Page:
Six months later, when the ramps came down, I thought about my Grandfather and how he wouldn’t be around to make that trip to Citi Field. I thought about my first memories of being inside Shea, about how it looked from the highway. To me, Shea was always magical, it was just the level of magic that varied from game to game and season to season. According to my father, the first time I went there was when I was two years old – the summer of 1986. It was so hot that we had to take refuge in one of the small food places on the field level.
As I got older, my trips to Shea became more frequent and my love of the place more intense. It was the walk up to and through the gates, the trip up the ramps, and the trek through the dark corridors on the way to your section. After finding your section, you’d walk through the dark portal out into the seating bowl, often blinded by the sight of the sun and the field.
During the years when the Mets were contenders, the noise that would fill Shea was deafening. They weren’t cheers as much as they were slow building eruptions that would last and last. Shea engulfed you, swallowed you up. If you were fortunate enough to be in the upper deck during a postseason game, you would feel the entire level shaking. The moment after Endy Chavez made his catch in Game 7 of the 2006 NLCS, it felt as if the upper deck was about to collapse. This isn’t an exaggeration. People were standing and going absolutely insane, while at the same time being shaken by the movement of the stadium.
When you were at Shea for a Mets game, you were doing one of two things – watching the game, or rushing back to your seat from a food or bathroom break. There was simply nothing else to do. Being that you were there to watch a baseball game, that’s exactly as it should have been.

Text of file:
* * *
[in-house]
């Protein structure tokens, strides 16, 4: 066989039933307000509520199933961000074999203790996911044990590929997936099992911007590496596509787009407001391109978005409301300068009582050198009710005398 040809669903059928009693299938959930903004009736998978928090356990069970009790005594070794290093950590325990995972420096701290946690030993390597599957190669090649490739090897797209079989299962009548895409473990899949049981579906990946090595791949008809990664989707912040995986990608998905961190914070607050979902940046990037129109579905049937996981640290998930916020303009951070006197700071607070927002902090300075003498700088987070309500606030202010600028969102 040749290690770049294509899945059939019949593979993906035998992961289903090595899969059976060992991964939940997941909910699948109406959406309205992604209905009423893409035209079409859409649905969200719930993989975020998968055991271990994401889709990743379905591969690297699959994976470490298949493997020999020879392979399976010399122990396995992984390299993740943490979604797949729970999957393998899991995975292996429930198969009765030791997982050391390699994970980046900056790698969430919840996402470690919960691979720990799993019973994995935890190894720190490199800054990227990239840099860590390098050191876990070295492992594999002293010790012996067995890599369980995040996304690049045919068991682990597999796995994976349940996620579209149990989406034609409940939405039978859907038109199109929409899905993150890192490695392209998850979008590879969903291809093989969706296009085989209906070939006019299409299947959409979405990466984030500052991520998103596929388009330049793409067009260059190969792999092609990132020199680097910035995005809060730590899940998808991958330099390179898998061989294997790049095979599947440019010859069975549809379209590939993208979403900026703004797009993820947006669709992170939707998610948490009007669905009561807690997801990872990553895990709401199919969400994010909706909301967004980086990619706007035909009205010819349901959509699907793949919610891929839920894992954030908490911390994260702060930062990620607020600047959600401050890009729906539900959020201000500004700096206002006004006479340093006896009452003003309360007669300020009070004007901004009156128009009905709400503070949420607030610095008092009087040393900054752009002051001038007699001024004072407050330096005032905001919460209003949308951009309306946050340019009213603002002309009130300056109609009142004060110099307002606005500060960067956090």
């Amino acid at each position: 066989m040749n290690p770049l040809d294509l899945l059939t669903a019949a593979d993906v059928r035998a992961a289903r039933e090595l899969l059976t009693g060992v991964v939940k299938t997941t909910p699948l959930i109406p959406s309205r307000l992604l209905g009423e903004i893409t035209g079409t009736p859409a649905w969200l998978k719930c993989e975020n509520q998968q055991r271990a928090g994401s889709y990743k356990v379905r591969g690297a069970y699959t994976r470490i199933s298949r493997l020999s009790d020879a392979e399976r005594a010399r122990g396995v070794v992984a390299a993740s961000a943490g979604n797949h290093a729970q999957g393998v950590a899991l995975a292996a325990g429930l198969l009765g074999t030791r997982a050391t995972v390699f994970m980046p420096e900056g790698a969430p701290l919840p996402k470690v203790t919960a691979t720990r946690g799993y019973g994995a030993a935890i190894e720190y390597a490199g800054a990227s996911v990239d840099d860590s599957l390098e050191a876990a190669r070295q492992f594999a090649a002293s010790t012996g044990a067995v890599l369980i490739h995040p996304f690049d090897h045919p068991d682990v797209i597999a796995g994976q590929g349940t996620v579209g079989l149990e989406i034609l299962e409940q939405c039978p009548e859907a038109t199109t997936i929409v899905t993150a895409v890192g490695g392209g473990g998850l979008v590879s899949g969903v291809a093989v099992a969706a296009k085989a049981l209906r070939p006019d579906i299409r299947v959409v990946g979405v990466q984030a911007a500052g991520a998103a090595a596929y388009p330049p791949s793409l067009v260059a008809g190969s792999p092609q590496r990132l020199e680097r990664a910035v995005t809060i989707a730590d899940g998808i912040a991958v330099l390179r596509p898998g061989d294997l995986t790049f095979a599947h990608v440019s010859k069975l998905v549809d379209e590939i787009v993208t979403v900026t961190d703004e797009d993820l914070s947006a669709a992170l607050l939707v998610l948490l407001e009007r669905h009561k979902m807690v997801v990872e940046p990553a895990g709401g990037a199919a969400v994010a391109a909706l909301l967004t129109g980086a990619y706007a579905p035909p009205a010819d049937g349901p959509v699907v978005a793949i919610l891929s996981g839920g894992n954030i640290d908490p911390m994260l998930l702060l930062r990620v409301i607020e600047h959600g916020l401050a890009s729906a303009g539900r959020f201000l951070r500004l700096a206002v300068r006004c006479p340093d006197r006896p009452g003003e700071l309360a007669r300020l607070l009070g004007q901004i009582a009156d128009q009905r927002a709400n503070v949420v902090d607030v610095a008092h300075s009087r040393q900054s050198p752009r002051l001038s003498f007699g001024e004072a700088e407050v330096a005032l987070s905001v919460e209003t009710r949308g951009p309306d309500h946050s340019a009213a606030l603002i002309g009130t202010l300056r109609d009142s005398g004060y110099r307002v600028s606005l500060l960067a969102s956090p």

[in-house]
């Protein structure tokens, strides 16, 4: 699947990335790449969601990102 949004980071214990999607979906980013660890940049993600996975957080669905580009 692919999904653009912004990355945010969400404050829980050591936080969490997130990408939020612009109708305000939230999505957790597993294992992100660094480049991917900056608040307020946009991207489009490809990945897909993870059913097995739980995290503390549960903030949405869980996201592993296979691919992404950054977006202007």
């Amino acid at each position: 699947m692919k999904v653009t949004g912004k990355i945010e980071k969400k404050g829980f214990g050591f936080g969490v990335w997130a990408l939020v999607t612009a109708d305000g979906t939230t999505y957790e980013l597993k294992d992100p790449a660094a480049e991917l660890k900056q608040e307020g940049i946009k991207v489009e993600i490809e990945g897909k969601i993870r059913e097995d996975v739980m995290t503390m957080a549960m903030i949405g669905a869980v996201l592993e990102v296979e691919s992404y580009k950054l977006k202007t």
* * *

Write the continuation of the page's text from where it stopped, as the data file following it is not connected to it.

I have nothing against Citi Field. After four seasons and the first no-hitter in the history of the franchise, it’s almost starting to feel like home. It’s just not the same as Shea, nor will it ever be. The Mets have yet to have a winning season while playing at Citi, and it’s difficult to envision what the place will feel and sound like when we get to watch the Mets contend there. Citi Field is a vastly different place to experience a game when compared to Shea. Seemingly, there’s a different type of fan that’s been inhabiting it as well.
At Shea, the focus was the game. At Citi, it often feels like people are paying half attention. Perhaps that’s a byproduct of the fact that the team has been out of it by August each season the Mets have called the new place home. Being that I’ve been yelled at and/or given dirty looks for standing when there’s two strikes on an opposing batter, or asked to be quiet when attempting to start a chant, I can’t help but feel that the magic and camaraderie we experienced at Shea went down with the old place.
I hope I’m wrong. I hope that when the Mets have a team worthy of screaming our lungs out for, those of us who fill Citi Field will lose our voices rooting them on. I hope that during a late September game with playoff implications, the place is filled to capacity and impossibly loud – but with every seat actually taken (instead of there being people strewn about the place making small talk).
The new place will never be Shea, but it truly is the fans who create the magic, not the structure. If we display the same passion at Citi that we had at Shea, we can ensure that the place we called home until 2008 lives on. If we make enough noise, it’ll travel all the way to the parking lot, where the last remnants of Shea reside.